Violence against a person the role of mental disorder and abuse : a study of homicides and an analysis of criminality in a cohort of patients with schizophrenia
Abstract: Interpersonal violence is a matter of growing concern. Where the safety of the common man is concerned, the dangerousness of mental patients, the ongoing de-institutionalization within psychiatry, and the role of alcohol is disputed. In order to analyze the significance of abuse and mental disorder in violent behaviour, this subject was approached from two different perspectives; from a specific violent offence - homicide - examining the mental status of the offenders, and from individuals with a specific mental disorder - schizophrenia -and assessing the rate of criminal offence amongst them.Homicides in northern Sweden and in Stockholm, legally characterized as murder, manslaughter or assault and causing another’s death, and homicides followed by the offenders’ suicide, were studied. Medicolegal autopsy records, police reports, pretrial psychiatric reports and court records were collected and scrutinized.The criminal records of 644 persons, discharged from hospitals in Stockholm with a diagnosis of schizophrenia, were studied. The relative risk of criminal offence was analyzed by indirect standardization using the general population as a standard. Violent offenders were further examined from psychiatric records.In the homicide material, 16 females and 160 males killed 94 men, 78 women, and 15 children. Forty percent of all surviving offenders were abusers without a major mental disorder, 39% were mentally disordered, 11% committed suicide, and 10% were considered "normal". The abusers and their victims were older, often socially and mentally deteriorated, and well known to each other. The victim was the prime aggressor in half of the cases. Killings by mentally disordered persons and by those who committed suicide were characterized by intimacy between offender and victim; one third were also abusers. Multiple homicides and child murder were mainly seen among homicide-suicice cases. The "normal" offenders were more often of foreign origin and two thirds of the victims initiated the violence by physical attacks. Relatively more of the homicides in northern Sweden concerned intimate parties, use of firearms, and cases of homicide-suicide, as compared to homicides in Stockholm where drug abuse was more prevalent. Sixteen offenders (9%) in the homicide sample had schizophrenia (all males), while 38 subjects (6%) in the cohort of schizophrenics had committed a violent offence. No homicide was recorded and most of the offences were of minor severity. The rate of violent offence was four times higher in the study group as compared to the general population.Most homicides involved closely related persons with separation and dependence as the dominating psychological theme, especially in homicide- suicide cases. Intoxication was regularly seen among the abusers but not among the non-abusers. The acute effect of alcohol intoxication may be of lesser importance in violence as compared to the long-term effects of abuse. Schizophrenics do not impress as a particularly dangerous group. Prevention by psychiatry is difficult; most offenders did not have any contact with psychiatry prior to the act.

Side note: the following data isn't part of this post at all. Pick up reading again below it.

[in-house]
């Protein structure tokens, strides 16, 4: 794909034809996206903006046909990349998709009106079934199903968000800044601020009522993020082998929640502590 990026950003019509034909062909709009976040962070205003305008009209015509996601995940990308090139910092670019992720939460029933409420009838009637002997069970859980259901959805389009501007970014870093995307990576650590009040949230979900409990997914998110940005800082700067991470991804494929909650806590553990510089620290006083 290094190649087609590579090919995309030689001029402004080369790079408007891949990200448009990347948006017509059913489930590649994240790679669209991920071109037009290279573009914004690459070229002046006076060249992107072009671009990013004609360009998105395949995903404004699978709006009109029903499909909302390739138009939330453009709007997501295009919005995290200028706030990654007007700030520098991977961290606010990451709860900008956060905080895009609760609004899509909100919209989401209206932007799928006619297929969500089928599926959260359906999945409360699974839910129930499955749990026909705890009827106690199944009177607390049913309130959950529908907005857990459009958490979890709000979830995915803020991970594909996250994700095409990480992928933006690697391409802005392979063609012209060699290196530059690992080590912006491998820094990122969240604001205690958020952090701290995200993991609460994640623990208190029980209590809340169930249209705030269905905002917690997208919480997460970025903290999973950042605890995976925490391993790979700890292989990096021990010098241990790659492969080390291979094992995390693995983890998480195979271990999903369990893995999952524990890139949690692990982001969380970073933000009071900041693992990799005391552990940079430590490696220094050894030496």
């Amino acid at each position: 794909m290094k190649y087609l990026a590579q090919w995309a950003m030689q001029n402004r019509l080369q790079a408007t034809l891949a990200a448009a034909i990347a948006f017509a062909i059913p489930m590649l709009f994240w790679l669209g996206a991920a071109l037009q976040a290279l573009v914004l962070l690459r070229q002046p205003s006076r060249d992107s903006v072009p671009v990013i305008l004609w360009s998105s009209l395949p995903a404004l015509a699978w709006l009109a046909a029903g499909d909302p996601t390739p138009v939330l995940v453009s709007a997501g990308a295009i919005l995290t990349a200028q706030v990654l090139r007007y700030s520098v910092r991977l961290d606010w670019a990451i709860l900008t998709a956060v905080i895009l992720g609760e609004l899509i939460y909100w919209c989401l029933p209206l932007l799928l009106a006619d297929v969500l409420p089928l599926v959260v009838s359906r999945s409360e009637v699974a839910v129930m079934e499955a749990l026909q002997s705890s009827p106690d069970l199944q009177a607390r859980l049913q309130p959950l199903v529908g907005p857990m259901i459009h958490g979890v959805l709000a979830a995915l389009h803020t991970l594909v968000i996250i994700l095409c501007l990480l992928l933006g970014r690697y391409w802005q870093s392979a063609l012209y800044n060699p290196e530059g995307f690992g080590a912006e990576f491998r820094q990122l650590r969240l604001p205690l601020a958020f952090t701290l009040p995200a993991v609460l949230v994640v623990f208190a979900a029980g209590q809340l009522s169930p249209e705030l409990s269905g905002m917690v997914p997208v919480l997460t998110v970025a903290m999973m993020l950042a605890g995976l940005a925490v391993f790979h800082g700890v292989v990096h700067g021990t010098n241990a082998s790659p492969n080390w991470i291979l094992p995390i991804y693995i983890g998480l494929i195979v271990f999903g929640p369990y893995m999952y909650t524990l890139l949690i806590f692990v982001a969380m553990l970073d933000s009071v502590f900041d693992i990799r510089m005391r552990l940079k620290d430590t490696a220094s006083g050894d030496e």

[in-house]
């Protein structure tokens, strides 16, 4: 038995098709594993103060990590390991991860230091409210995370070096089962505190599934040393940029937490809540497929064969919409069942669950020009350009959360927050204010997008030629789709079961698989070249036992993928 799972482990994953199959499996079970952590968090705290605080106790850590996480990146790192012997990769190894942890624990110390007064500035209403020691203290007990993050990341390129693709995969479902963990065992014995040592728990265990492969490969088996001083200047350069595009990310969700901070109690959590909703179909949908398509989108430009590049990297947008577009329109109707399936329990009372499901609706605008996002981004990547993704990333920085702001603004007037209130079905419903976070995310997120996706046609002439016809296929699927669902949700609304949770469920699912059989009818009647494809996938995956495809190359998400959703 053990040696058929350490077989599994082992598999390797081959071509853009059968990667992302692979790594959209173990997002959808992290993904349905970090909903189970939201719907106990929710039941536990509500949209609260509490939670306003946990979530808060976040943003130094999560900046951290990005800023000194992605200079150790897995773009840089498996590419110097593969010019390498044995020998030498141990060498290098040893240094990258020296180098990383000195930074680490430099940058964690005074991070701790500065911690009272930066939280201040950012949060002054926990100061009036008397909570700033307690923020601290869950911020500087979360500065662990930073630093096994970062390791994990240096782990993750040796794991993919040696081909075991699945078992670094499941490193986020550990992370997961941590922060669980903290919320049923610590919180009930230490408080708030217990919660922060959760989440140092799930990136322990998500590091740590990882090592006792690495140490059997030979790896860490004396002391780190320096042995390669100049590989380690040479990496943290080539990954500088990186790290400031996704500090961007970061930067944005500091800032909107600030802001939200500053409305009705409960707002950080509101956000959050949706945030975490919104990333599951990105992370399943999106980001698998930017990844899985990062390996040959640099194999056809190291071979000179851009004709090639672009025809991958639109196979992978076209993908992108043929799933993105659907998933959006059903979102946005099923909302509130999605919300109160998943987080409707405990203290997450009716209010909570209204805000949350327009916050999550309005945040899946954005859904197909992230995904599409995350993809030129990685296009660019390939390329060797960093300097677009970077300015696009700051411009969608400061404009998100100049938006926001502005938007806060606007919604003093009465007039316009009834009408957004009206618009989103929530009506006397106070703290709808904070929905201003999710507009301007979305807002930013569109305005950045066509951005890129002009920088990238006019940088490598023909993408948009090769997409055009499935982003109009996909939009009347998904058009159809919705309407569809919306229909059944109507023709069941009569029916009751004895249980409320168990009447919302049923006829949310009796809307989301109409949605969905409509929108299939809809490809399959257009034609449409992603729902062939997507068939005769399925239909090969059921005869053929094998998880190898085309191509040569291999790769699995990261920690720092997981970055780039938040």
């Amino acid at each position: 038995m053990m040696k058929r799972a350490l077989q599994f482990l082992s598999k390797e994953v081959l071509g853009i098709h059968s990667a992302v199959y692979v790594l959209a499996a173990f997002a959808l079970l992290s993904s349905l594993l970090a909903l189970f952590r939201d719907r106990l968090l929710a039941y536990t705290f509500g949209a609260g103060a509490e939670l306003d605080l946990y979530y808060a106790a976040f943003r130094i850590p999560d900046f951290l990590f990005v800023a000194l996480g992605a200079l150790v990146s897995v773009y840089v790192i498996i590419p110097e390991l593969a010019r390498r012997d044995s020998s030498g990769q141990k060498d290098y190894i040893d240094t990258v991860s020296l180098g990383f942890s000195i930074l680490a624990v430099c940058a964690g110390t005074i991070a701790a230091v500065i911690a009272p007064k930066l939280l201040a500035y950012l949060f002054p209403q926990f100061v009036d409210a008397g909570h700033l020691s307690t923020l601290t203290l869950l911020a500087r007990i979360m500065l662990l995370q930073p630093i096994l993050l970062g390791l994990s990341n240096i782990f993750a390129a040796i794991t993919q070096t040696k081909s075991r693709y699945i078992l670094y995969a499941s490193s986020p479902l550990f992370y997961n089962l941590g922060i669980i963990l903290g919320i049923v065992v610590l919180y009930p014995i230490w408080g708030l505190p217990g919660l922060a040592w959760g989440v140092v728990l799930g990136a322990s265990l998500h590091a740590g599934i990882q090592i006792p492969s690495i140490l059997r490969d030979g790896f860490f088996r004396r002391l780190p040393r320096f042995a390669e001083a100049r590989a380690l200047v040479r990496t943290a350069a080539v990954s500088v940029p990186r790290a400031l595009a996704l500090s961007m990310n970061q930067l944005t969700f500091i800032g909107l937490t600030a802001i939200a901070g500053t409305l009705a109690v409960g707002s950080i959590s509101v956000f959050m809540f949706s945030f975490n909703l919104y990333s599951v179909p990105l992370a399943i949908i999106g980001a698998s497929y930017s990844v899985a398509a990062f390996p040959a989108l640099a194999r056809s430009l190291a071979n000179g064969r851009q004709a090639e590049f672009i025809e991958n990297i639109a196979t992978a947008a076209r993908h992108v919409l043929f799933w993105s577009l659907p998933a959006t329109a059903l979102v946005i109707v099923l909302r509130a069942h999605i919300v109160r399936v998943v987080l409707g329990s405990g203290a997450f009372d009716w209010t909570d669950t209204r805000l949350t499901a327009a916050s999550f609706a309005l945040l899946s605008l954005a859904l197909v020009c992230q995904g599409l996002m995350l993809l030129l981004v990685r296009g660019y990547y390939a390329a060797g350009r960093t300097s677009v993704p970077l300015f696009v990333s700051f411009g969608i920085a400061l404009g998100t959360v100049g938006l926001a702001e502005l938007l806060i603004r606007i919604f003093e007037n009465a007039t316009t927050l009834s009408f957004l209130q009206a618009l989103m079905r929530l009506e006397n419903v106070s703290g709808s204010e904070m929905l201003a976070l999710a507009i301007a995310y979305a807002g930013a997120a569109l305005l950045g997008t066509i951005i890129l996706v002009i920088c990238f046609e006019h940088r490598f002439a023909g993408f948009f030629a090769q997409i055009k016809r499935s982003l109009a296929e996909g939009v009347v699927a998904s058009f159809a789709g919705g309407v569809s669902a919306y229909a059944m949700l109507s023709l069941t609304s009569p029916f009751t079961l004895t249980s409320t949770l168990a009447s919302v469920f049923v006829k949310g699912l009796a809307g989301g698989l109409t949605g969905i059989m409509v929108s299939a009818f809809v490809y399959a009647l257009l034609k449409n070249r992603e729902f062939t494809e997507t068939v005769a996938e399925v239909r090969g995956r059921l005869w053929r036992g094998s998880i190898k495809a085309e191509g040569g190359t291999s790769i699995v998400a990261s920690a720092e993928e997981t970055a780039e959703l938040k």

CLICK HERE TO DOWNLOAD THE WHOLE DISSERTATION. (in PDF format)